Answers to Exercises

Exercise 1

  1. le go'i: Yes. ri: No. (ri would be loi vanju.) ra: Yes.

  2. le go'i: No. ri: Yes. ra: No. (Strictly speaking, if ri is not used in a sentence, ra can refer to the immediately preceding sumti; but that would be needlessly misleading.)

  3. le go'i: No. (go'i refers back to the previous sentence — which is why it can answer a yes/no-question — and not to a bridi in the same sentence.) ri: Yes. ra: No.

  4. le go'i: No. (Once again, there's no previous sentence for it to refer to.) ri: Yes. (ri counts only completed sumti, and le ri pendo is not yet complete when you count back from ri to the le immediately in front of it.) ra: No.

  5. le go'i: No. (The x1 of the preceding sentence is not la suzyn. but lenu la suzyn. badri.) ri: Yes. (See discussion.) ra: No.

  6. le go'i: Yes. ri: No. ra: Yes. (lenu la suzyn. badri is the second sumti counting backwards from the start of the sentence.)

Exercise 2

  1. Susan greets Jyoti.

  2. They laugh nervously.

  3. Now, they look at the man. (le go'i means that the people doing the laughing are the same as the people doing the looking — both of them.)

  4. He walks towards the left of Jyoti. (Without the mo'i, this would mean "He walks at the left of Jyoti".)

  5. He wants to know (about) her name. (That's Susan's name, not Jyoti's — though in English you'd assume Jyoti, since she is the most recently named female. Pro-sumti like ko'a aren't affected by what candidate referent has been mentioned most recently: they have a unique referent that stays constant.)

In order to get this into understandable English, we've had to change some of the pro-sumti back into names. We could also make the translation sound more natural by changing the word order a bit more, and maybe putting the whole thing into the past tense.

Exercise 3

  1. He says "Jyoti, what is the name of your friend?" (This is actually the simplest way of saying "Who's your friend?"; le do pendo cu mo is closer to "What's your friend?", as in "What does your friend do?" or "What is your friend like?")

  2. She says "'Susan.'" (Note the characteristic, Lewis-Carrollesque Lojban pedantry here. Susan, the young woman with an irrational fear of German alcoholic beverages, is not Susan's name. The word 'Susan' is Susan's name. So Jyoti cannot answer la suzyn., meaning la suzyn. cu cmene le mi pendo, but lu suzyn. li'u, meaning lu suzyn. li'u cu cmene le mi pendo. Since we're putting everything Jyoti says inside our own quotes, this makes her answer be lu lu suzyn. li'u li'u.)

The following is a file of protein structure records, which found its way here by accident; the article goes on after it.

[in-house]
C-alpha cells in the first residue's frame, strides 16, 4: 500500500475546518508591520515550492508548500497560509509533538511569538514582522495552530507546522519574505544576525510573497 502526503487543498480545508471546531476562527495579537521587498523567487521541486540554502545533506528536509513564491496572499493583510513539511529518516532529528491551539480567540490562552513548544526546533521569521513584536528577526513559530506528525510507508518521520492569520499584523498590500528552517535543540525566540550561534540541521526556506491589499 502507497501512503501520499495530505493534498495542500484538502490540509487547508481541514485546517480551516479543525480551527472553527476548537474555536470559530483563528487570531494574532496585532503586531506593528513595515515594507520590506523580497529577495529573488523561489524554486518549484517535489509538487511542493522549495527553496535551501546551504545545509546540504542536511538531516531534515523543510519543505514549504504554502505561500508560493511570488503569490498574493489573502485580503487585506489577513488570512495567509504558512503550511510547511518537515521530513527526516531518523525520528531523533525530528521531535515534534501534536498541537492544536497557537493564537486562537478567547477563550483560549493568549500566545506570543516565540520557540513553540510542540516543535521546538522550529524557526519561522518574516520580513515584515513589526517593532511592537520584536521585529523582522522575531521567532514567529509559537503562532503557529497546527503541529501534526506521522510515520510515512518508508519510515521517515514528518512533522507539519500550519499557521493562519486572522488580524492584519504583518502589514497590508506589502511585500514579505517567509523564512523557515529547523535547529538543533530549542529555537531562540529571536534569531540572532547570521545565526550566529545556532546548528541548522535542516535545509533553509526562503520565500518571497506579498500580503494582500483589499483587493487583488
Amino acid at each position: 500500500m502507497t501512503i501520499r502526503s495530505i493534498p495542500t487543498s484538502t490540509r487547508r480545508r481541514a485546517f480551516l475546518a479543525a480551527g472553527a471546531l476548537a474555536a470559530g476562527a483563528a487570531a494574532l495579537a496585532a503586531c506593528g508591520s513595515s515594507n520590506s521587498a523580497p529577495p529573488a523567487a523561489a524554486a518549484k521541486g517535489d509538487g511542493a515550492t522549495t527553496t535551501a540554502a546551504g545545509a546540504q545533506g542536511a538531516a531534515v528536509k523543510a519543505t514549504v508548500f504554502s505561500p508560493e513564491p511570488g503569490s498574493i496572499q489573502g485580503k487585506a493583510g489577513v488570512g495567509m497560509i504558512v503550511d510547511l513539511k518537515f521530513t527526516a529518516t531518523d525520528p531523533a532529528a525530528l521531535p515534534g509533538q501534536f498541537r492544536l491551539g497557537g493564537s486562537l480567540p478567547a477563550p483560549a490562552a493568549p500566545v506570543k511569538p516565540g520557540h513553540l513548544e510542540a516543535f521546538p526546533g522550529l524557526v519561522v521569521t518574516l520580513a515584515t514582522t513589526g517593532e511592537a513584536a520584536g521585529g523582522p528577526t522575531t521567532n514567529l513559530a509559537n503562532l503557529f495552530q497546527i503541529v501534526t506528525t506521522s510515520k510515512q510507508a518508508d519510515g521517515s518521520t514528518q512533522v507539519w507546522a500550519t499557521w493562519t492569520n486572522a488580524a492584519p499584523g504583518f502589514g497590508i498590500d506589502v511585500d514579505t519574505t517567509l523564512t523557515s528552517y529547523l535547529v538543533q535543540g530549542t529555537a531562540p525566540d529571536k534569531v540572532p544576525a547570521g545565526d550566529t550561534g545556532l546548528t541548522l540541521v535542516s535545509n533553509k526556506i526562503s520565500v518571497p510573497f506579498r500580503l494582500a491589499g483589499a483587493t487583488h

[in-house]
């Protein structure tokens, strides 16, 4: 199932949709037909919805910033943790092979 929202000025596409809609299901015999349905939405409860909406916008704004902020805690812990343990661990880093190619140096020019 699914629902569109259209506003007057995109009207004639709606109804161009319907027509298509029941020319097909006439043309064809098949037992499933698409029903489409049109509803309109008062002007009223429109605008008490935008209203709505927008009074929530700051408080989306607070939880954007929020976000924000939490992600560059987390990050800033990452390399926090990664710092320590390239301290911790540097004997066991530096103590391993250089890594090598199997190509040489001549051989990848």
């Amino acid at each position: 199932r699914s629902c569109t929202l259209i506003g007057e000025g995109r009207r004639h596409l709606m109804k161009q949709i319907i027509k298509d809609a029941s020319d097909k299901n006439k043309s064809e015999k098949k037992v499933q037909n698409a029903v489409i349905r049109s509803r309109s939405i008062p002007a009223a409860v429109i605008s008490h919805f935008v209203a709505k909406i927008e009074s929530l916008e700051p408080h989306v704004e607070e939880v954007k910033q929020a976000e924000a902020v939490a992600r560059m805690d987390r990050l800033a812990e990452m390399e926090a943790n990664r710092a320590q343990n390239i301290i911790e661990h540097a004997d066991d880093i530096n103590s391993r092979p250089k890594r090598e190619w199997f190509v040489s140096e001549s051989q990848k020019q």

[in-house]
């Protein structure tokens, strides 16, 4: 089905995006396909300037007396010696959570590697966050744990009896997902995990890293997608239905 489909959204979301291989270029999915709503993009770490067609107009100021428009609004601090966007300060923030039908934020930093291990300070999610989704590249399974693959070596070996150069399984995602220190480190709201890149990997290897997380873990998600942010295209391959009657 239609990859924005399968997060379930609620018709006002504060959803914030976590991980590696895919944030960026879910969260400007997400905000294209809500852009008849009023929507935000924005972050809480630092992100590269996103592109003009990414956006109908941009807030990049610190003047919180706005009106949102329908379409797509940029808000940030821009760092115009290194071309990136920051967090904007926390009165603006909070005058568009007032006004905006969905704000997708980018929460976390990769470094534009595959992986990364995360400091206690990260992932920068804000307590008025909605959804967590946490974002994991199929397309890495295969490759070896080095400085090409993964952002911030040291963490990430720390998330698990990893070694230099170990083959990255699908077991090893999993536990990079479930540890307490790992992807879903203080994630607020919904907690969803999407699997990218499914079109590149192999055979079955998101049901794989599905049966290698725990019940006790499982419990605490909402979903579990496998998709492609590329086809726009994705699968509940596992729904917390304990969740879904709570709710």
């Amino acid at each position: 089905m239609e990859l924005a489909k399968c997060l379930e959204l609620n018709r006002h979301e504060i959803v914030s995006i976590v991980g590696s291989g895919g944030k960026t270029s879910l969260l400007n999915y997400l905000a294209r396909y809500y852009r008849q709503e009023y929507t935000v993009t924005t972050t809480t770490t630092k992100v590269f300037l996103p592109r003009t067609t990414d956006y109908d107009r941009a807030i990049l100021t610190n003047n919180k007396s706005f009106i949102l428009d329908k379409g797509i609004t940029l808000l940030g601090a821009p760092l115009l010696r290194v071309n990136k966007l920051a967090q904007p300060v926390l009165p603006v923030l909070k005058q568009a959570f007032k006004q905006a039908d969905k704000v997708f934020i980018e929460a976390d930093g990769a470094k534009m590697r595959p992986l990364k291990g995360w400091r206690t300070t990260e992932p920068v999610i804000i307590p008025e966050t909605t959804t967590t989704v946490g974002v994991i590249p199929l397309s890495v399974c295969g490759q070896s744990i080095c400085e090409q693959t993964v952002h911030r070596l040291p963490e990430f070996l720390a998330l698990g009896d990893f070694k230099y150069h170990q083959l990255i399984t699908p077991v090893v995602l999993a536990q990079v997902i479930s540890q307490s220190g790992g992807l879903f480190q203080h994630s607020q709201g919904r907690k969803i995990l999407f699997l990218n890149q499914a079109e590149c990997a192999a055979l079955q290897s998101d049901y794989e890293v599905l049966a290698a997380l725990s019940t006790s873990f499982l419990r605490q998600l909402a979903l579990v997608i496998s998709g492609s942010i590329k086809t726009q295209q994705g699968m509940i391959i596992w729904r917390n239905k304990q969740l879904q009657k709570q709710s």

3. He says "Delighted — any friend of yours is a friend of mine." (Remember, Lojban selbri can be used in both bridi and sumti: pendo means both 'a friend', with an article in front of it, and 'is a friend', as an independent selbri.)

  4. Jyoti says to herself angrily "What does he want?" (Because it is in direct quotation, the question is Jyoti's, not the narrator's, obviously: this does not mean "What was it that Jyoti said to herself he wanted?")

Exercise 4

  1. sedu'u, in the usual usage of claim as 'make a statement'. Lojban gives du'u for xusra 'assert, claim', but that points to the more logic-specific sense of 'claim that something is true'.

  2. nu. It is events in the world, rather than concepts, which usually provoke emotional responses. If du'u represents something you hold in your brain, then nu, not du'u, is necessary after 'frustrated': your emotional response is too much of a reflex action for your perception to have the time to become something you hold in your brain!

  3. du'u: agreement is a response you have to a concept; this concept has not necessarily been put in words, nor are you necessarily putting it in words yourself.

  4. nu. Confusion is an emotional response, just like frustration, and primarily involves events in the world, rather than rational facts. (If they're confusing, of course, they're probably not all that rational in the first place.)

  5. du'u: decisions are things you hold in your brain, before you either put them into words, or into action.

Exercise 5

  1. mi'o

  2. mi (Classic case of someone speaking on behalf of the many, by the way.)

  3. mi'a, although this could be mi if the expeller is speaking institutionally, on behalf of the association.

  4. mi'a

  5. ma'a

  6. mi'o

  7. mi'a